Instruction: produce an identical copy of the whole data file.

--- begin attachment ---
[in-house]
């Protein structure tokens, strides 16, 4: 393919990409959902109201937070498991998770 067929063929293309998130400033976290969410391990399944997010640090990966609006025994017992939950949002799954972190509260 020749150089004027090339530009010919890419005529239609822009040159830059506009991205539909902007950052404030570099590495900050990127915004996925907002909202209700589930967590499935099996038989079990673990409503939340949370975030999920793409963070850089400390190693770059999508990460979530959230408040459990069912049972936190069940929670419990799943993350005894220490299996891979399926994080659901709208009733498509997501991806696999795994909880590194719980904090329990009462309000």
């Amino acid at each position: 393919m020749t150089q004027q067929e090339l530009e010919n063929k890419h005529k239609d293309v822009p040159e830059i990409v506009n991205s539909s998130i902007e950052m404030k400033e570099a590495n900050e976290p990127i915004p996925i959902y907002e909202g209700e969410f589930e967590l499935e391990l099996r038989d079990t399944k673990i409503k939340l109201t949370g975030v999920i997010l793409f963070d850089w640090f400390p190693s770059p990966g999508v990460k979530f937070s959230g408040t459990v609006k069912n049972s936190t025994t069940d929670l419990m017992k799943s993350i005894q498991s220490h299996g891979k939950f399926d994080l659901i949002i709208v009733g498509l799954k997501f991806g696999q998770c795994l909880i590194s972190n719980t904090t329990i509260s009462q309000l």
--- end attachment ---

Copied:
[in-house]
């Protein structure tokens, strides 16, 4: 393919990409959902109201937070498991998770 067929063929293309998130400033976290969410391990399944997010640090990966609006025994017992939950949002799954972190509260 020749150089004027090339530009010919890419005529239609822009040159830059506009991205539909902007950052404030570099590495900050990127915004996925907002909202209700589930967590499935099996038989079990673990409503939340949370975030999920793409963070850089400390190693770059999508990460979530959230408040459990069912049972936190069940929670419990799943993350005894220490299996891979399926994080659901709208009733498509997501991806696999795994909880590194719980904090329990009462309000």
């Amino acid at each position: 393919m020749t150089q004027q067929e090339l530009e010919n063929k890419h005529k239609d293309v822009p040159e830059i990409v506009n991205s539909s998130i902007e950052m404030k400033e570099a590495n900050e976290p990127i915004p996925i959902y907002e909202g209700e969410f589930e967590l499935e391990l099996r038989d079990t399944k673990i409503k939340l109201t949370g975030v999920i997010l793409f963070d850089w640090f400390p190693s770059p990966g999508v990460k979530f937070s959230g408040t459990v609006k069912n049972s936190t025994t069940d929670l419990m017992k799943s993350i005894q498991s220490h299996g891979k939950f399926d994080l659901i949002i709208v009733g498509l799954k997501f991806g696999q998770c795994l909880i590194s972190n719980t904090t329990i509260s009462q309000l």